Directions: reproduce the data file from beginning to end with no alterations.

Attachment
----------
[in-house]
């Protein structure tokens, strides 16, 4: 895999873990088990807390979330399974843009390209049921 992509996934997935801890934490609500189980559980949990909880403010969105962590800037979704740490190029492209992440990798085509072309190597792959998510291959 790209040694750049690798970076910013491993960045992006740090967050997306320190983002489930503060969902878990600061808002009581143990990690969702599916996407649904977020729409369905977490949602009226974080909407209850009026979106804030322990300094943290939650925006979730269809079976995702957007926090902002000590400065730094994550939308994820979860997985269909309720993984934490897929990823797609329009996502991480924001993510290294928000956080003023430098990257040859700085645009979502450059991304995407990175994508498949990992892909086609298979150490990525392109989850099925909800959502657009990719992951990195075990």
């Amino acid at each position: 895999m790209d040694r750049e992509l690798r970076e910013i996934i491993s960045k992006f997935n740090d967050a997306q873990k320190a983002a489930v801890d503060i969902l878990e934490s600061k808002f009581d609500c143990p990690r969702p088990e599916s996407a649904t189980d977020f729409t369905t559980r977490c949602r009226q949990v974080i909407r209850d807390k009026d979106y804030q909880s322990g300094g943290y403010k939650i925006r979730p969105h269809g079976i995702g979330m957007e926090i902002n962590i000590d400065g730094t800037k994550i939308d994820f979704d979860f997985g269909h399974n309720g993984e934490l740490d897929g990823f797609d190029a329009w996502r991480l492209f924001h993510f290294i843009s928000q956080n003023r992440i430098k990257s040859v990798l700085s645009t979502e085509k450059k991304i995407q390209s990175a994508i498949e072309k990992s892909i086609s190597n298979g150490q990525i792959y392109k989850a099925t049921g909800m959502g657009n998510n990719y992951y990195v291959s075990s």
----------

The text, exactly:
[in-house]
């Protein structure tokens, strides 16, 4: 895999873990088990807390979330399974843009390209049921 992509996934997935801890934490609500189980559980949990909880403010969105962590800037979704740490190029492209992440990798085509072309190597792959998510291959 790209040694750049690798970076910013491993960045992006740090967050997306320190983002489930503060969902878990600061808002009581143990990690969702599916996407649904977020729409369905977490949602009226974080909407209850009026979106804030322990300094943290939650925006979730269809079976995702957007926090902002000590400065730094994550939308994820979860997985269909309720993984934490897929990823797609329009996502991480924001993510290294928000956080003023430098990257040859700085645009979502450059991304995407990175994508498949990992892909086609298979150490990525392109989850099925909800959502657009990719992951990195075990």
């Amino acid at each position: 895999m790209d040694r750049e992509l690798r970076e910013i996934i491993s960045k992006f997935n740090d967050a997306q873990k320190a983002a489930v801890d503060i969902l878990e934490s600061k808002f009581d609500c143990p990690r969702p088990e599916s996407a649904t189980d977020f729409t369905t559980r977490c949602r009226q949990v974080i909407r209850d807390k009026d979106y804030q909880s322990g300094g943290y403010k939650i925006r979730p969105h269809g079976i995702g979330m957007e926090i902002n962590i000590d400065g730094t800037k994550i939308d994820f979704d979860f997985g269909h399974n309720g993984e934490l740490d897929g990823f797609d190029a329009w996502r991480l492209f924001h993510f290294i843009s928000q956080n003023r992440i430098k990257s040859v990798l700085s645009t979502e085509k450059k991304i995407q390209s990175a994508i498949e072309k990992s892909i086609s190597n298979g150490q990525i792959y392109k989850a099925t049921g909800m959502g657009n998510n990719y992951y990195v291959s075990s």